Chris Comer's "best butter" argument
The "best butter" story from the Mad Hatter's Tea Party in Alice in Wonderland is one of my favorite parables. I am really surprised that the term "best butter" has not become a standard expression in the English language. I Googled the term "best butter" and nothing about the Mad Hatter's Tea Party turned up. I have to explain my meaning of the term each time I use it. Basically, the story ridicules the idea that it is OK to break a rule just for what speciously seems to be a "good" reason (but is not a good reason at all). Here is the "best butter" story:
The Hatter was the first to break the silence. `What day of the month is it?' he said, turning to Alice: he had taken his watch out of his pocket, and was looking at it uneasily, shaking it every now and then, and holding it to his ear.
Alice considered a little, and then said `The fourth.'
`Two days wrong!' sighed the Hatter. `I told you butter wouldn't suit the works!' he added looking angrily at the March Hare.
`It was the BEST butter,' the March Hare meekly replied.
`Yes, but some crumbs must have got in as well,' the Hatter grumbled: `you shouldn't have put it in with the bread-knife.'
The March Hare took the watch and looked at it gloomily: then he dipped it into his cup of tea, and looked at it again: but he could think of nothing better to say than his first remark, `It was the BEST butter, you know.'
I am not saying that there is never a good reason to break a rule. I remember the story of a football player who was big for his age when he was growing up. When he was 11 years old, his father tried to enroll him in Pop Warner football. The coach told the father, "we have a rule. A kid's got to be 13." The father asked the coach, "have you seen him?" The coach took one look at the kid and said, "we've just changed the rule." The reason for breaking the rule here was clearly a good one and there is a clearcut, objective distinction between big and little kids, unlike Wickedpedia's arbitrary and capricious distinction between "notable" and "crappy" blogs.
Anyway, on to Chris Comer. The National Center for Science Education says,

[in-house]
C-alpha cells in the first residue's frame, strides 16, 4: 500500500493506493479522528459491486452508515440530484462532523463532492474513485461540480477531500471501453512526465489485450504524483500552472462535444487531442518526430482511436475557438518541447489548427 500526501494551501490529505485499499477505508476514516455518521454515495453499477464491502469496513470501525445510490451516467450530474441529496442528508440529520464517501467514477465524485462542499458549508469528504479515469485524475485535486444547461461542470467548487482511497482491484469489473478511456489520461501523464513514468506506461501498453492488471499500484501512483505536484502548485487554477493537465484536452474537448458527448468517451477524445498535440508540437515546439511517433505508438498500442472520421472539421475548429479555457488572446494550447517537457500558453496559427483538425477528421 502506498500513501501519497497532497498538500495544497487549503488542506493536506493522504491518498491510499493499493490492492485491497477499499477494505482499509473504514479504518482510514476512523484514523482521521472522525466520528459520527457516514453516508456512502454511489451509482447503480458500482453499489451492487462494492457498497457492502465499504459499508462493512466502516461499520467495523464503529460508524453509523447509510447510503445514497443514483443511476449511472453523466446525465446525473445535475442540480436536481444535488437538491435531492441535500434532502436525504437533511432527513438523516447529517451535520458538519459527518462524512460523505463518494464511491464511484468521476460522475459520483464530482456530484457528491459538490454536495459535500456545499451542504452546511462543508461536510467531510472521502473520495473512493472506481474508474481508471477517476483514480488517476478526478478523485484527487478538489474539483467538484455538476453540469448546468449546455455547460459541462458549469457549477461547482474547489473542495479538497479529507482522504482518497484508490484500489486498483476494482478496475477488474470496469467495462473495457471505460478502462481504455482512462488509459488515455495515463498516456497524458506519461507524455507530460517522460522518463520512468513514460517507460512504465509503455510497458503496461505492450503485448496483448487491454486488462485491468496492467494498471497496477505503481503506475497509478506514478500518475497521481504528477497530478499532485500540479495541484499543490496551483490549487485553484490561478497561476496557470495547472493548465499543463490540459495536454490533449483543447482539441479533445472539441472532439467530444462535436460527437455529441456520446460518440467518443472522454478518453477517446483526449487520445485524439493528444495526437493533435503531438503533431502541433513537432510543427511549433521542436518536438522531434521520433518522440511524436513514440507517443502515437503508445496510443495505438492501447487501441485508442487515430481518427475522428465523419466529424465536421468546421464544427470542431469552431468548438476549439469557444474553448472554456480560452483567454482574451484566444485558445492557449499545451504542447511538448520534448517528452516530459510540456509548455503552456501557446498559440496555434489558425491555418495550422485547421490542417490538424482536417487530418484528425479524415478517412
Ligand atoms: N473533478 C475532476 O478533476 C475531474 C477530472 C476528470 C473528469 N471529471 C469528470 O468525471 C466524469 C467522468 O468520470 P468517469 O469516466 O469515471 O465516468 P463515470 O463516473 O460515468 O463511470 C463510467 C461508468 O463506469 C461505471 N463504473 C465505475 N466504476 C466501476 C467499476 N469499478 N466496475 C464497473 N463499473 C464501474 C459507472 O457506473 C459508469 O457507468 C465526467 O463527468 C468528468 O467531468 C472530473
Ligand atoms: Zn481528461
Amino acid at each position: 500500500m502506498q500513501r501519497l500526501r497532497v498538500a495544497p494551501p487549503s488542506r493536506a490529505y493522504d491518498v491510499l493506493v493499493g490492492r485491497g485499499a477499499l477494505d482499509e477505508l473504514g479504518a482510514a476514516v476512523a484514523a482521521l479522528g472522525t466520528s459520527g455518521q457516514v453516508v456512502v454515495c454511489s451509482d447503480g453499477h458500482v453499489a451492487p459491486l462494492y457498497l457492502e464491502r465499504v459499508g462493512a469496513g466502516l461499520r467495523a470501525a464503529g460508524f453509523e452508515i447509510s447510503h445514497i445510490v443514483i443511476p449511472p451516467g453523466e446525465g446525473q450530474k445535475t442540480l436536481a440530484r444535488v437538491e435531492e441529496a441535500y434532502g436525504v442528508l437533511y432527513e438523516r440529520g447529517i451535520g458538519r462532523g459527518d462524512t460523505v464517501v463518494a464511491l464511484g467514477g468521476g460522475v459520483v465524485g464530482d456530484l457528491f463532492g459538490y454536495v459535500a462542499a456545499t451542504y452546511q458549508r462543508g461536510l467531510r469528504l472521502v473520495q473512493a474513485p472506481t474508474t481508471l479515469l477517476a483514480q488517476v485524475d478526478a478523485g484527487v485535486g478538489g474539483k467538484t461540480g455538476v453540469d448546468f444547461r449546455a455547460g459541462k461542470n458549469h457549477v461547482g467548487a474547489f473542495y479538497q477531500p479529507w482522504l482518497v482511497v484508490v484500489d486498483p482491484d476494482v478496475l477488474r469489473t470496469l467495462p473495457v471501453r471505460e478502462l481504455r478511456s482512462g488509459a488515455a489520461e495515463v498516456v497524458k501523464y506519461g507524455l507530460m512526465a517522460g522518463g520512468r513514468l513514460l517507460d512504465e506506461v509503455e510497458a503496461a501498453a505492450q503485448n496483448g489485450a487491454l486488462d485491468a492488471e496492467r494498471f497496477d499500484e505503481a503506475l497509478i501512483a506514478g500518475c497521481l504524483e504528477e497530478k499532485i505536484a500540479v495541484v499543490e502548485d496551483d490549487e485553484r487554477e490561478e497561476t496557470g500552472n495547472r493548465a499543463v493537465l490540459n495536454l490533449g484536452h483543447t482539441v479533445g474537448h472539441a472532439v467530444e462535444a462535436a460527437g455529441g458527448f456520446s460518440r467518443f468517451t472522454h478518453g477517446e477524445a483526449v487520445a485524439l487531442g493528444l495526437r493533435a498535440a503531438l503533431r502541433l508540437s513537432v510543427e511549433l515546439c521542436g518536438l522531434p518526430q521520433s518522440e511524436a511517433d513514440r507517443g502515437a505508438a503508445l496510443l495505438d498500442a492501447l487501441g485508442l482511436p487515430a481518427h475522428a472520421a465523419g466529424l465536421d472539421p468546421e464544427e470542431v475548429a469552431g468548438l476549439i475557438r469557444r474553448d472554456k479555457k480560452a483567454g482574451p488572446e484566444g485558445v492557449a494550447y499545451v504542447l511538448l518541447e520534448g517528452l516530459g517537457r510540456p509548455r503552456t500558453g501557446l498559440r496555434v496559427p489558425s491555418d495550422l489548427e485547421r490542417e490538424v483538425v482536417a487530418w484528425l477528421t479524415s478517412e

Comer herself appeared on NPR's "Science Friday" on December 7, 2007, relating her story to the show's host, Ira Flatow. After receiving the e-mail announcing Forrest's talk, she said, "you know, I had a half minute and I said, gee, this is really interesting. And then, I looked up the credential on my computer, I Googled Barbara Forrest and I said, oh my goodness, this is quite a credential[ed] speaker. And then I thought to myself -- you know, I'm telling my biology teachers almost on a weekly basis, teach the curriculum, teach the evolution curriculum because it's part of the state-mandated curriculum. And now, I should be -- you know, I should be walking the talk here, and I -- there's nothing wrong with this e-mail, of course." Less than two hours later, a colleague was calling for her termination, and in the following week, she was effectively forced to resign.
As for credentials, college professors and Ph.D.'s are a dime a dozen. There is even a surplus of Ph.D.'s. And a lot of college professors and Ph.D.'s are bigots and crackpots. And a person's views should not be dismissed solely on the basis that the person lacks high credentials.
Richard Weikart, author of From Darwin to Hitler: Evolutionary Ethics, Eugenics, and Racism in Germany, has impressive credentials too. So would Comer have sent out an "FYI" announcement of one of his "From Darwin to Hitler" lectures?